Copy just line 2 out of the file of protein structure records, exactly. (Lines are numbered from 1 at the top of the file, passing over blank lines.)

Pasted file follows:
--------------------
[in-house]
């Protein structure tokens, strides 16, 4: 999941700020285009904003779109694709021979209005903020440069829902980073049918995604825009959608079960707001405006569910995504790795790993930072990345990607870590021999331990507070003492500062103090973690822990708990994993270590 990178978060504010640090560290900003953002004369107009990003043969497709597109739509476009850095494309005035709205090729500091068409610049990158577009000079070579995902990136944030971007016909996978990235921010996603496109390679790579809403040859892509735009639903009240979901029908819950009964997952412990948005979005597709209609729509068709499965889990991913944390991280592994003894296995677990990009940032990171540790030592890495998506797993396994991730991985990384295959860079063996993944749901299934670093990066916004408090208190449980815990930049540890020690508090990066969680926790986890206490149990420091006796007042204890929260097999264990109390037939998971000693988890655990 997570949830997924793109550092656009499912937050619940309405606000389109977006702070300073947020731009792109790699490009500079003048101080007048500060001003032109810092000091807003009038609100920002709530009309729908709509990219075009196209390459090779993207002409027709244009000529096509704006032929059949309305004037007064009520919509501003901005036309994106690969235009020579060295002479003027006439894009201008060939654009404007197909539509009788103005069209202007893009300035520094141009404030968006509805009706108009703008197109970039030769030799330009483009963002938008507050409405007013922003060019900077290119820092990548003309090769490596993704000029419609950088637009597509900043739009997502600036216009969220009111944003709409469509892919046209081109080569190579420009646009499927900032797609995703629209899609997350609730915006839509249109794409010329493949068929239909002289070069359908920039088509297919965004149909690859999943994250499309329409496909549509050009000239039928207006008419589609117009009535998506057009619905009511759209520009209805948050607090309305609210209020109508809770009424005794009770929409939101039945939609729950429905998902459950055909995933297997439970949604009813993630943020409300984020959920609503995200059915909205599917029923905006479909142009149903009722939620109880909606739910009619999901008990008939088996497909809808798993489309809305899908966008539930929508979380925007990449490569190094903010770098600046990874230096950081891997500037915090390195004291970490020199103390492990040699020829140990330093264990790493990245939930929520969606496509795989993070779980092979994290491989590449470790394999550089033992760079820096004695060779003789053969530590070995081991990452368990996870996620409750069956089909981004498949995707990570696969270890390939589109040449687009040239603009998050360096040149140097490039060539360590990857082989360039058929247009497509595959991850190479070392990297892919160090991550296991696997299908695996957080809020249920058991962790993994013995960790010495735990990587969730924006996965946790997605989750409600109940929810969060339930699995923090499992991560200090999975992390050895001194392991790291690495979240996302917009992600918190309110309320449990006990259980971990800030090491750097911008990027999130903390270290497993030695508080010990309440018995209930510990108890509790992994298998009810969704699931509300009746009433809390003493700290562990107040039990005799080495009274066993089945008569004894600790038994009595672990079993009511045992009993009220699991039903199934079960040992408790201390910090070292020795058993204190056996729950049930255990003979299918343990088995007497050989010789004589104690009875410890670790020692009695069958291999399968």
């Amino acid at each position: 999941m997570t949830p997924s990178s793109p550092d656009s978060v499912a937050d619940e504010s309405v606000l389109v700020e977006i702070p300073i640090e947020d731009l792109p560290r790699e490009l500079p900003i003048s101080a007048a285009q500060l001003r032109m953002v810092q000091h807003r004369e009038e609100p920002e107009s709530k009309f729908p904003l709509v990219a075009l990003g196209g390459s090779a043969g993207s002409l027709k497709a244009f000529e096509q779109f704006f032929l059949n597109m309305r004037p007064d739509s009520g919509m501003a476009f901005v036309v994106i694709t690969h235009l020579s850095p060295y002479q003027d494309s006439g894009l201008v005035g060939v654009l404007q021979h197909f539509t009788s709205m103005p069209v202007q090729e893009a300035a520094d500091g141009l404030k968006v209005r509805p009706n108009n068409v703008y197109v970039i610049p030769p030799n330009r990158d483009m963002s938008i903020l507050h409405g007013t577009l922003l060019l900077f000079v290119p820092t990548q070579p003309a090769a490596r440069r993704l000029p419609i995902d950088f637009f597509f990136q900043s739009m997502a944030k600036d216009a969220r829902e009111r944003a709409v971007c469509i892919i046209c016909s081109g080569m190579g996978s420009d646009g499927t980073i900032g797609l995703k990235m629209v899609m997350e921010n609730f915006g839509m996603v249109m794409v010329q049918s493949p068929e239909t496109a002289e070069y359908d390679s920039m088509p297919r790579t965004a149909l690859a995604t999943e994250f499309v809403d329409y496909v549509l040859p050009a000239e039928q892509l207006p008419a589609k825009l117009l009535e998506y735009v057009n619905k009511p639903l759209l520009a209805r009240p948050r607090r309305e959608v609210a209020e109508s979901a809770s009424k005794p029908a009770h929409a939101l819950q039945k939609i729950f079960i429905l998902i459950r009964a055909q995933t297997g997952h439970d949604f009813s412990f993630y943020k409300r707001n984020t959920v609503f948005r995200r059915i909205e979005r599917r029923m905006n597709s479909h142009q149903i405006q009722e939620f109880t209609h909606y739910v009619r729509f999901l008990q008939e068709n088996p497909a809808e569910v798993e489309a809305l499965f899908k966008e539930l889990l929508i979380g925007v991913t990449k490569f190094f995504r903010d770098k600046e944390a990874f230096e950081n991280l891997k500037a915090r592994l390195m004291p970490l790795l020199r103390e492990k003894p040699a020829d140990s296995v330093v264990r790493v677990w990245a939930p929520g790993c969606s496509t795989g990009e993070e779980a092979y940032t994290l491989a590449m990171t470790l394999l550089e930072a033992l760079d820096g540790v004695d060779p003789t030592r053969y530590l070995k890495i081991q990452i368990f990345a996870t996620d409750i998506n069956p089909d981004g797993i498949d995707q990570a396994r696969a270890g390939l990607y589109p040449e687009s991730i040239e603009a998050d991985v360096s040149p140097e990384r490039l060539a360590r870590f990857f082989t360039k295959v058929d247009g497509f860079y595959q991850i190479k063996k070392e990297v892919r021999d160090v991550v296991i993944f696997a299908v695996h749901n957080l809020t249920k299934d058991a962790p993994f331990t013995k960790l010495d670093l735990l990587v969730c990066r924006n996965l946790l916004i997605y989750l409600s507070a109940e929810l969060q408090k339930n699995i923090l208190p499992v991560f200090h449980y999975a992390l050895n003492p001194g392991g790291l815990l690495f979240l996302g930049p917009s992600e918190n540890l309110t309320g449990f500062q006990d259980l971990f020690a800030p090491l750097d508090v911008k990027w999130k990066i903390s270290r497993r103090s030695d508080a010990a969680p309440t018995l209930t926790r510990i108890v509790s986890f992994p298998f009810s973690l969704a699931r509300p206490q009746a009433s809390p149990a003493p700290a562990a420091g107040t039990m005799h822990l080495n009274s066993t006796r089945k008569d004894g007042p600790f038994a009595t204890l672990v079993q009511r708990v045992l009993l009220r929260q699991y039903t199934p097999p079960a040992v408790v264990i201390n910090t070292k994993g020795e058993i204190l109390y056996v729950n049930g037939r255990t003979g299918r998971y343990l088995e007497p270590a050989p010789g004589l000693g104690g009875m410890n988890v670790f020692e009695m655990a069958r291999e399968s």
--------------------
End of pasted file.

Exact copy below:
């Protein structure tokens, strides 16, 4: 999941700020285009904003779109694709021979209005903020440069829902980073049918995604825009959608079960707001405006569910995504790795790993930072990345990607870590021999331990507070003492500062103090973690822990708990994993270590 990178978060504010640090560290900003953002004369107009990003043969497709597109739509476009850095494309005035709205090729500091068409610049990158577009000079070579995902990136944030971007016909996978990235921010996603496109390679790579809403040859892509735009639903009240979901029908819950009964997952412990948005979005597709209609729509068709499965889990991913944390991280592994003894296995677990990009940032990171540790030592890495998506797993396994991730991985990384295959860079063996993944749901299934670093990066916004408090208190449980815990930049540890020690508090990066969680926790986890206490149990420091006796007042204890929260097999264990109390037939998971000693988890655990 997570949830997924793109550092656009499912937050619940309405606000389109977006702070300073947020731009792109790699490009500079003048101080007048500060001003032109810092000091807003009038609100920002709530009309729908709509990219075009196209390459090779993207002409027709244009000529096509704006032929059949309305004037007064009520919509501003901005036309994106690969235009020579060295002479003027006439894009201008060939654009404007197909539509009788103005069209202007893009300035520094141009404030968006509805009706108009703008197109970039030769030799330009483009963002938008507050409405007013922003060019900077290119820092990548003309090769490596993704000029419609950088637009597509900043739009997502600036216009969220009111944003709409469509892919046209081109080569190579420009646009499927900032797609995703629209899609997350609730915006839509249109794409010329493949068929239909002289070069359908920039088509297919965004149909690859999943994250499309329409496909549509050009000239039928207006008419589609117009009535998506057009619905009511759209520009209805948050607090309305609210209020109508809770009424005794009770929409939101039945939609729950429905998902459950055909995933297997439970949604009813993630943020409300984020959920609503995200059915909205599917029923905006479909142009149903009722939620109880909606739910009619999901008990008939088996497909809808798993489309809305899908966008539930929508979380925007990449490569190094903010770098600046990874230096950081891997500037915090390195004291970490020199103390492990040699020829140990330093264990790493990245939930929520969606496509795989993070779980092979994290491989590449470790394999550089033992760079820096004695060779003789053969530590070995081991990452368990996870996620409750069956089909981004498949995707990570696969270890390939589109040449687009040239603009998050360096040149140097490039060539360590990857082989360039058929247009497509595959991850190479070392990297892919160090991550296991696997299908695996957080809020249920058991962790993994013995960790010495735990990587969730924006996965946790997605989750409600109940929810969060339930699995923090499992991560200090999975992390050895001194392991790291690495979240996302917009992600918190309110309320449990006990259980971990800030090491750097911008990027999130903390270290497993030695508080010990309440018995209930510990108890509790992994298998009810969704699931509300009746009433809390003493700290562990107040039990005799080495009274066993089945008569004894600790038994009595672990079993009511045992009993009220699991039903199934079960040992408790201390910090070292020795058993204190056996729950049930255990003979299918343990088995007497050989010789004589104690009875410890670790020692009695069958291999399968």